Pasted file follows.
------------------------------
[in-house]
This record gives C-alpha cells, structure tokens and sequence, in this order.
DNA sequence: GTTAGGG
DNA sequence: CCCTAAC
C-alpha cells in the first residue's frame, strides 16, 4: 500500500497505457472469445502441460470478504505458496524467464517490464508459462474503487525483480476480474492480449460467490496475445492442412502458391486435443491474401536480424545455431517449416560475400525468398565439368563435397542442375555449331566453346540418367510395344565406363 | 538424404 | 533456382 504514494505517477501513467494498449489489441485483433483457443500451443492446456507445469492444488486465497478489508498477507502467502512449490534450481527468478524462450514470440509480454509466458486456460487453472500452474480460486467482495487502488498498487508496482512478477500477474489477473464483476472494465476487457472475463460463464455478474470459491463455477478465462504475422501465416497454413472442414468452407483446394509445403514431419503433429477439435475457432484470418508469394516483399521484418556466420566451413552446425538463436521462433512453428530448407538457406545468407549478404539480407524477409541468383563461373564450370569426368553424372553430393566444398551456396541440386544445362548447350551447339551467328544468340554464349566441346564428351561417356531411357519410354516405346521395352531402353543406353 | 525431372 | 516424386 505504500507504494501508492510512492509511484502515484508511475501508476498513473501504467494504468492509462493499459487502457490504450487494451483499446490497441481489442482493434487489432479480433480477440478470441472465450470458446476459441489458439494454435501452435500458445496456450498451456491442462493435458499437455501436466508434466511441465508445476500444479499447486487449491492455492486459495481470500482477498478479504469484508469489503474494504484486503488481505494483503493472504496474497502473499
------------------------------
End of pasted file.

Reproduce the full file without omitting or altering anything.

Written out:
[in-house]
This record gives C-alpha cells, structure tokens and sequence, in this order.
DNA sequence: GTTAGGG
DNA sequence: CCCTAAC
C-alpha cells in the first residue's frame, strides 16, 4: 500500500497505457472469445502441460470478504505458496524467464517490464508459462474503487525483480476480474492480449460467490496475445492442412502458391486435443491474401536480424545455431517449416560475400525468398565439368563435397542442375555449331566453346540418367510395344565406363 | 538424404 | 533456382 504514494505517477501513467494498449489489441485483433483457443500451443492446456507445469492444488486465497478489508498477507502467502512449490534450481527468478524462450514470440509480454509466458486456460487453472500452474480460486467482495487502488498498487508496482512478477500477474489477473464483476472494465476487457472475463460463464455478474470459491463455477478465462504475422501465416497454413472442414468452407483446394509445403514431419503433429477439435475457432484470418508469394516483399521484418556466420566451413552446425538463436521462433512453428530448407538457406545468407549478404539480407524477409541468383563461373564450370569426368553424372553430393566444398551456396541440386544445362548447350551447339551467328544468340554464349566441346564428351561417356531411357519410354516405346521395352531402353543406353 | 525431372 | 516424386 505504500507504494501508492510512492509511484502515484508511475501508476498513473501504467494504468492509462493499459487502457490504450487494451483499446490497441481489442482493434487489432479480433480477440478470441472465450470458446476459441489458439494454435501452435500458445496456450498451456491442462493435458499437455501436466508434466511441465508445476500444479499447486487449491492455492486459495481470500482477498478479504469484508469489503474494504484486503488481505494483503493472504496474497502473499